Family Reunion is interesting for Langridge's use of the full Muppet library of characters, including those introduced in later Muppet projects. While Langridge generally stuck to the classic Muppets, this arc features appearances by Piggy's nephews, Andy and Randy, from the attempted 90s TV revival, Muppets Tonight, and Skeeter, Scooter's twin sister from Muppet Babies. Skeeter is actually heavily featured, and her penchant for pranks and causing trouble leads to all sorts of problems. This arc is also only written by Langridge, with pencils provided by Amy Mebberson. Her style is different from Langridge's, a little more cartoony, but it works well with the Muppets.
As the cover and the title imply, each issue of this arc features the Muppets and a classic moster trope. Vampires, werewolves, mummies, and robot/Frankenstein monster hybrids. Specific nods to the classic Universal monster movies (like the possible werewolf guest host being Howlin' Jack Talbot, the last name shared with Larry Talbot, the lead character in the classic The Wolfman), are littered throughout, making for nice easter eggs for film buffs. This is my favorite arc, simply because it plays with my love of Muppets and monster movies.
Aside from The Muppet Show Comic Book, Boom! also released a series of minis that took classic stories and recast them with Muppets, in line with films like Muppet Christmas Carol and Muppet Treasure Island. These did not involve Langridge, and varied from series to series in how good they were, but I would definitely recommend Muppet Sherlock Holmes, especially if you are at all familiar with the classic Holmes stories.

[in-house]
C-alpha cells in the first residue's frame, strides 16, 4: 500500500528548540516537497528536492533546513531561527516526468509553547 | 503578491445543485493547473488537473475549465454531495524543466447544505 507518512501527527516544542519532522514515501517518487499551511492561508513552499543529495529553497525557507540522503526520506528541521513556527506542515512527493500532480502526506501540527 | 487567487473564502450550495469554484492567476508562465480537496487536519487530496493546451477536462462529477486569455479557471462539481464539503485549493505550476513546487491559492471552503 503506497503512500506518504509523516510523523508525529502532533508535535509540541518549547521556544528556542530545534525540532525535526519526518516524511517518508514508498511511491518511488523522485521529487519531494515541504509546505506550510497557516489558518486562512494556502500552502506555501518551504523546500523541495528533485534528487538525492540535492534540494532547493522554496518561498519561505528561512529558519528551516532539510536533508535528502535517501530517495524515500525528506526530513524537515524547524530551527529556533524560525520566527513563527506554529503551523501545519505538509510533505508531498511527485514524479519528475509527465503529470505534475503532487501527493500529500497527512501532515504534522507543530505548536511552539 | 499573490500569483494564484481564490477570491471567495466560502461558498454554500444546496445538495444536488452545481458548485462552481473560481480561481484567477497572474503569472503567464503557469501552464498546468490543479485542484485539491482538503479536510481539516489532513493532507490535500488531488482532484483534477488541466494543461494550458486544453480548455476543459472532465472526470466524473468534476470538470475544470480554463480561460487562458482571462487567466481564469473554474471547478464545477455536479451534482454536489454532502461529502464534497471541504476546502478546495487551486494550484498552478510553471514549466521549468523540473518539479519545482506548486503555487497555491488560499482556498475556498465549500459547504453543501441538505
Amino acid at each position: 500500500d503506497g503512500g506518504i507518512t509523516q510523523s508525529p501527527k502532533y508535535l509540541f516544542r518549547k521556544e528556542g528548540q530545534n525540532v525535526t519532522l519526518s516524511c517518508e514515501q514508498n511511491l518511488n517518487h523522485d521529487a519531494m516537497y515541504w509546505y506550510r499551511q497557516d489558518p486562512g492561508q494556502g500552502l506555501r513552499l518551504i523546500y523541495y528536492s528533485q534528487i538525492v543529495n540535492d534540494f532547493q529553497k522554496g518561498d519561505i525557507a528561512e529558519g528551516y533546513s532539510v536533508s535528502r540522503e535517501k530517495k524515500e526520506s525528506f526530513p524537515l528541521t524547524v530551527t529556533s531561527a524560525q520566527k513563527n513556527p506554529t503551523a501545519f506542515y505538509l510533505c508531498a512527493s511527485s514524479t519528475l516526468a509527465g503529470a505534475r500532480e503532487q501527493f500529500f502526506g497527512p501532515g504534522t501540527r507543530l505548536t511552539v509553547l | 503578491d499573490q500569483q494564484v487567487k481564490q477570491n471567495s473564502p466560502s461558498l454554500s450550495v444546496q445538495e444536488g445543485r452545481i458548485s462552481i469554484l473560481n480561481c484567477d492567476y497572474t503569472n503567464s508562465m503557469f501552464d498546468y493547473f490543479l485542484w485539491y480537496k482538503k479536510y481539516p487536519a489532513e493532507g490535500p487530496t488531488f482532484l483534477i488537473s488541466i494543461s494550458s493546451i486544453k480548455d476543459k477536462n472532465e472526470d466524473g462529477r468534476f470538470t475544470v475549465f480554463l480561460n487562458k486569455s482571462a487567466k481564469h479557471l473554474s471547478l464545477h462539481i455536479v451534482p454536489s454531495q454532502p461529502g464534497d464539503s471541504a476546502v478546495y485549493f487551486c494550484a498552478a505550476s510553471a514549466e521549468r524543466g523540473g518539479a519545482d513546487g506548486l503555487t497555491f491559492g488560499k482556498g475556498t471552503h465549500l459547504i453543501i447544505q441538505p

The Muppet Show Comic Book is a fun ride, and one that appeals to my nostalgic inner child, my affection for all ages comics, and my love of great comics in general. Whether you're an old school Muppet fan, or someone who only recently found them, I can't think of a better place to get more Muppets. After all, even if it's only on paper, it's time to raise the curtain, it's time to light the lights, it's time to meet the Muppets on the Muppet Show tonight!
All the arcs of The Muppet Show Comic Book were collected in trade by Boom! Studios. These are sadly out of print, although many comic shops will still have them. When Disney comic rights recently went to Marvel, Marvel began reprints of these earlier arcs in magazine form. Meet the Muppets is available in this format, with the others hopefully to follow. This week, Marvel began printing, in normal comic format, The Four Seasons, Langridge's final unpublished Muppet arc. I'm looking forward to reading it and talking about it.